NIDDK News Item

Nov 16, 2015

A clinical trial funded by the National Institutes of Health has found that the drug ranibizumab (Lucentis) is highly effective in treating proliferative diabetic retinopathy.

NIDDK Grantee News

Nov 11, 2015

[Yale University] Kidney transplantation is often the most effective therapy for end-stage renal disease, but there are not enough donor organs to meet the rising demand. Tissue engineering of kidneys is a potential solution to this organ shortage. Achieving microvascular perfusion has been a major barrier to engineering tissues beyond thin muscularized sheets such as the bladder wall.

NIDDK News Item

Nov 9, 2015

NIH-supported researchers are reporting more details on a landmark study that announced preliminary findings in September showing a lower blood pressure target can save lives and reduce the risk of cardiovascular disease in a group of non-diabetic adults 50 years and older with high blood pressure.

NIDDK News Item

Nov 4, 2015

A National Institutes of Health study found that non-invasive brain stimulation decreased calorie consumption and increased weight loss in adults who are obese.

NIDDK Grantee News

Nov 3, 2015

[University of California, Los Angeles] A majority of the subjects with irritable bowel syndrome (IBS) show increased behavioral and brain responses to expected and delivered aversive visceral stimuli during controlled rectal balloon distension, and during palpation of the sigmoid colon. We aimed to determine if altered brain responses to cued and uncued pain expectation are also seen in the context of a noxious somatic pain stimulus applied to the same dermatome as the sigmoid colon.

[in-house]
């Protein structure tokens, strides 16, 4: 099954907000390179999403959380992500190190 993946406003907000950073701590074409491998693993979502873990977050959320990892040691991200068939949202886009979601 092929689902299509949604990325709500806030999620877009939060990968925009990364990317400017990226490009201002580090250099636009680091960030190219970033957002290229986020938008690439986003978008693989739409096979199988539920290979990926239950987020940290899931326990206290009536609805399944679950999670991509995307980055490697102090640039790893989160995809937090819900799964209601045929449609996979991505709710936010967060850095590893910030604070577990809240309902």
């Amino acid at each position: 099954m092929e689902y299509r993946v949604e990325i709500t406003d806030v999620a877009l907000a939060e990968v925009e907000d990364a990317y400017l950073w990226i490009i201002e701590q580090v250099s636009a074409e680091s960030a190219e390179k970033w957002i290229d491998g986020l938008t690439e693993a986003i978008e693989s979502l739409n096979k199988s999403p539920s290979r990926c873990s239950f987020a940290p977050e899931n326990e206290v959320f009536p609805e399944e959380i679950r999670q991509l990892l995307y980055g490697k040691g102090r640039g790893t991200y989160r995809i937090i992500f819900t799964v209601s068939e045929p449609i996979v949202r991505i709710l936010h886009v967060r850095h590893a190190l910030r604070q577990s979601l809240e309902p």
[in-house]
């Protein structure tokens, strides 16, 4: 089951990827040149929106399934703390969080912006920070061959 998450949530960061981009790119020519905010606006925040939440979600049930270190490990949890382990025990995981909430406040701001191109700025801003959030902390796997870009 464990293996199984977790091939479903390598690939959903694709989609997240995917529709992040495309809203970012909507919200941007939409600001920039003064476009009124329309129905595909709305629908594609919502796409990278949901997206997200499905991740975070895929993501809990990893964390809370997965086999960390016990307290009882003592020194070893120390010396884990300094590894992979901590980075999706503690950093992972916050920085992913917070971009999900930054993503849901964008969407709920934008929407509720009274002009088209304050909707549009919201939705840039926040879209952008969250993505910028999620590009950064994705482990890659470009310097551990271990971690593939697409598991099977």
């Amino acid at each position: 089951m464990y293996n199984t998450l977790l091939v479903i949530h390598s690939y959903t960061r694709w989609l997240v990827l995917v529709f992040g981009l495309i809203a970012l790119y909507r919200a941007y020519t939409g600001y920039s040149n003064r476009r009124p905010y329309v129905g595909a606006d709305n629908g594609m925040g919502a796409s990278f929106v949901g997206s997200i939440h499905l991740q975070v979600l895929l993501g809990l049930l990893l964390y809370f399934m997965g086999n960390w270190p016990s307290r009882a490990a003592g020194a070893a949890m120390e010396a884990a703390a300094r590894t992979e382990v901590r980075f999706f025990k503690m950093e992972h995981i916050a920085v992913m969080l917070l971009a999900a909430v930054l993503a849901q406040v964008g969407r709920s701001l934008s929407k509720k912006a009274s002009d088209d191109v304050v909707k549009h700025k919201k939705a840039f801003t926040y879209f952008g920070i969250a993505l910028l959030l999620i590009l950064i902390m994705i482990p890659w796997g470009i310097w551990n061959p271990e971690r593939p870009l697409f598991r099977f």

NIDDK Grantee News

Nov 3, 2015

A diurnal rhythm of eating-fasting promotes health, but the eating pattern of humans is rarely assessed. Using a mobile app, we monitored ingestion events in healthy adults with no shift-work for several days. Most subjects ate frequently and erratically throughout wakeful hours, and overnight fasting duration paralleled time in bed.

NIDDK News Item

Nov 2, 2015

During National Diabetes Month, including World Diabetes Day on Nov. 14, the National Institutes of Health urges you to think about the important role you play in diabetes education and support.

NIDDK Grantee News

Nov 1, 2015

[University of California, Berkeley; École Polytechnique Fédérale de Lausanne, Switzerland] Novel, clinically relevant, approaches to shift energy balance are urgently needed to combat metabolic disorders such as obesity and diabetes. One promising approach has been the expansion of brown adipose tissues that express uncoupling protein (UCP) 1 and thus can uncouple mitochondrial respiration from ATP synthesis.

NIDDK News Item

Oct 29, 2015

A single variation in the gene for brain-derived neurotropic factor (BDNF) may influence obesity in children and adults, according to a new study funded by the National Institutes of Health.